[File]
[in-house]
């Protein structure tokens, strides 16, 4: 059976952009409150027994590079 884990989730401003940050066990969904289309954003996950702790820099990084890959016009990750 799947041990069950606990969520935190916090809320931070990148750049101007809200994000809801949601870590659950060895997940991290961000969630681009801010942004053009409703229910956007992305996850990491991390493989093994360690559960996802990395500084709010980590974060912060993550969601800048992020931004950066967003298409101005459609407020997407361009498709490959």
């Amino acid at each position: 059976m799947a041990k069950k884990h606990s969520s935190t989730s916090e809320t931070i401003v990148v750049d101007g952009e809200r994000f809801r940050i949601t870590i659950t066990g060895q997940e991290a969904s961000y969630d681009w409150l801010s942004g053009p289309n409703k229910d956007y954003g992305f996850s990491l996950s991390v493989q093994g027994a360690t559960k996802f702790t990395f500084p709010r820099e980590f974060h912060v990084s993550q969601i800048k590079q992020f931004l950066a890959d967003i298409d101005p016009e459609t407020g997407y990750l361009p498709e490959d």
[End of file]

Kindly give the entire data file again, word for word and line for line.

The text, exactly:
[in-house]
């Protein structure tokens, strides 16, 4: 059976952009409150027994590079 884990989730401003940050066990969904289309954003996950702790820099990084890959016009990750 799947041990069950606990969520935190916090809320931070990148750049101007809200994000809801949601870590659950060895997940991290961000969630681009801010942004053009409703229910956007992305996850990491991390493989093994360690559960996802990395500084709010980590974060912060993550969601800048992020931004950066967003298409101005459609407020997407361009498709490959």
């Amino acid at each position: 059976m799947a041990k069950k884990h606990s969520s935190t989730s916090e809320t931070i401003v990148v750049d101007g952009e809200r994000f809801r940050i949601t870590i659950t066990g060895q997940e991290a969904s961000y969630d681009w409150l801010s942004g053009p289309n409703k229910d956007y954003g992305f996850s990491l996950s991390v493989q093994g027994a360690t559960k996802f702790t990395f500084p709010r820099e980590f974060h912060v990084s993550q969601i800048k590079q992020f931004l950066a890959d967003i298409d101005p016009e459609t407020g997407y990750l361009p498709e490959d």